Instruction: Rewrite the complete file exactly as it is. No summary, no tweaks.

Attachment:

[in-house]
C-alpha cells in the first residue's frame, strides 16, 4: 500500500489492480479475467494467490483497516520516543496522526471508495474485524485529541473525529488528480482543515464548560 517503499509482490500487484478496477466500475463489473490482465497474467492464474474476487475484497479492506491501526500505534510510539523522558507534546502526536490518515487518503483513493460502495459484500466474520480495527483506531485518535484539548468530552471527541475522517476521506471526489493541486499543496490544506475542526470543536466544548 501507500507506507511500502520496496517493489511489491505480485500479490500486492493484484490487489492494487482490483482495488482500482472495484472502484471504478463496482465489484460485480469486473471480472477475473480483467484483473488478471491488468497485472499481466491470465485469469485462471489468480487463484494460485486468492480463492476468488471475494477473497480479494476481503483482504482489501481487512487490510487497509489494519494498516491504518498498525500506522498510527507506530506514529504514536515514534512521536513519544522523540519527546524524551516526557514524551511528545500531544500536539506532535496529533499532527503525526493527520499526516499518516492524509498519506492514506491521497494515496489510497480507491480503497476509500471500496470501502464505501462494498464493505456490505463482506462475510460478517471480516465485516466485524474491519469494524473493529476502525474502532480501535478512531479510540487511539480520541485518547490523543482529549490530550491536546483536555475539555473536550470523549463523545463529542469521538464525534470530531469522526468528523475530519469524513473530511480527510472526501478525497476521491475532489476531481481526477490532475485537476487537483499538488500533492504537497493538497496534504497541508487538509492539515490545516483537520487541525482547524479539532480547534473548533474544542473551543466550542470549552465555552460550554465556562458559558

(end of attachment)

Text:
[in-house]
C-alpha cells in the first residue's frame, strides 16, 4: 500500500489492480479475467494467490483497516520516543496522526471508495474485524485529541473525529488528480482543515464548560 517503499509482490500487484478496477466500475463489473490482465497474467492464474474476487475484497479492506491501526500505534510510539523522558507534546502526536490518515487518503483513493460502495459484500466474520480495527483506531485518535484539548468530552471527541475522517476521506471526489493541486499543496490544506475542526470543536466544548 501507500507506507511500502520496496517493489511489491505480485500479490500486492493484484490487489492494487482490483482495488482500482472495484472502484471504478463496482465489484460485480469486473471480472477475473480483467484483473488478471491488468497485472499481466491470465485469469485462471489468480487463484494460485486468492480463492476468488471475494477473497480479494476481503483482504482489501481487512487490510487497509489494519494498516491504518498498525500506522498510527507506530506514529504514536515514534512521536513519544522523540519527546524524551516526557514524551511528545500531544500536539506532535496529533499532527503525526493527520499526516499518516492524509498519506492514506491521497494515496489510497480507491480503497476509500471500496470501502464505501462494498464493505456490505463482506462475510460478517471480516465485516466485524474491519469494524473493529476502525474502532480501535478512531479510540487511539480520541485518547490523543482529549490530550491536546483536555475539555473536550470523549463523545463529542469521538464525534470530531469522526468528523475530519469524513473530511480527510472526501478525497476521491475532489476531481481526477490532475485537476487537483499538488500533492504537497493538497496534504497541508487538509492539515490545516483537520487541525482547524479539532480547534473548533474544542473551543466550542470549552465555552460550554465556562458559558